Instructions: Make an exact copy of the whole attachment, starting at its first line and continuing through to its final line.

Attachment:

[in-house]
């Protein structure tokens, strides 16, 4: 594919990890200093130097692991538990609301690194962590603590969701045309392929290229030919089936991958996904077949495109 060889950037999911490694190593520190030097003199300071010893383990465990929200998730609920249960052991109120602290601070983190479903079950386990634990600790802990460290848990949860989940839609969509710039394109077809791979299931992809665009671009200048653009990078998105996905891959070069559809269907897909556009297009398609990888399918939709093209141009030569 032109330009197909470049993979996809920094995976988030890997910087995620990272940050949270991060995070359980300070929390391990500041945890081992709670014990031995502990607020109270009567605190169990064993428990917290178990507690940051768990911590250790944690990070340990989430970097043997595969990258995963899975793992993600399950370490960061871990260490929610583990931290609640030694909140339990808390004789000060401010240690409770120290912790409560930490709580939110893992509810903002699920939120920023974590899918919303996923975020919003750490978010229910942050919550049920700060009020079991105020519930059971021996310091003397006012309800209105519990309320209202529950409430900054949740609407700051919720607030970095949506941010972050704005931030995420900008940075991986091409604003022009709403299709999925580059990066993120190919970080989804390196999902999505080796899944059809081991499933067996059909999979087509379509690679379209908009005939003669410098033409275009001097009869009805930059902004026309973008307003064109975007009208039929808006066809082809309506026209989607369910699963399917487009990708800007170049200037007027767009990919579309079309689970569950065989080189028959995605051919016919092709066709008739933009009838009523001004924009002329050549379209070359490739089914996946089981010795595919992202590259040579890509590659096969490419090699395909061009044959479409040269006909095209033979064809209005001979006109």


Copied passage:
[in-house]
């Protein structure tokens, strides 16, 4: 594919990890200093130097692991538990609301690194962590603590969701045309392929290229030919089936991958996904077949495109 060889950037999911490694190593520190030097003199300071010893383990465990929200998730609920249960052991109120602290601070983190479903079950386990634990600790802990460290848990949860989940839609969509710039394109077809791979299931992809665009671009200048653009990078998105996905891959070069559809269907897909556009297009398609990888399918939709093209141009030569 032109330009197909470049993979996809920094995976988030890997910087995620990272940050949270991060995070359980300070929390391990500041945890081992709670014990031995502990607020109270009567605190169990064993428990917290178990507690940051768990911590250790944690990070340990989430970097043997595969990258995963899975793992993600399950370490960061871990260490929610583990931290609640030694909140339990808390004789000060401010240690409770120290912790409560930490709580939110893992509810903002699920939120920023974590899918919303996923975020919003750490978010229910942050919550049920700060009020079991105020519930059971021996310091003397006012309800209105519990309320209202529950409430900054949740609407700051919720607030970095949506941010972050704005931030995420900008940075991986091409604003022009709403299709999925580059990066993120190919970080989804390196999902999505080796899944059809081991499933067996059909999979087509379509690679379209908009005939003669410098033409275009001097009869009805930059902004026309973008307003064109975007009208039929808006066809082809309506026209989607369910699963399917487009990708800007170049200037007027767009990919579309079309689970569950065989080189028959995605051919016919092709066709008739933009009838009523001004924009002329050549379209070359490739089914996946089981010795595919992202590259040579890509590659096969490419090699395909061009044959479409040269006909095209033979064809209005001979006109």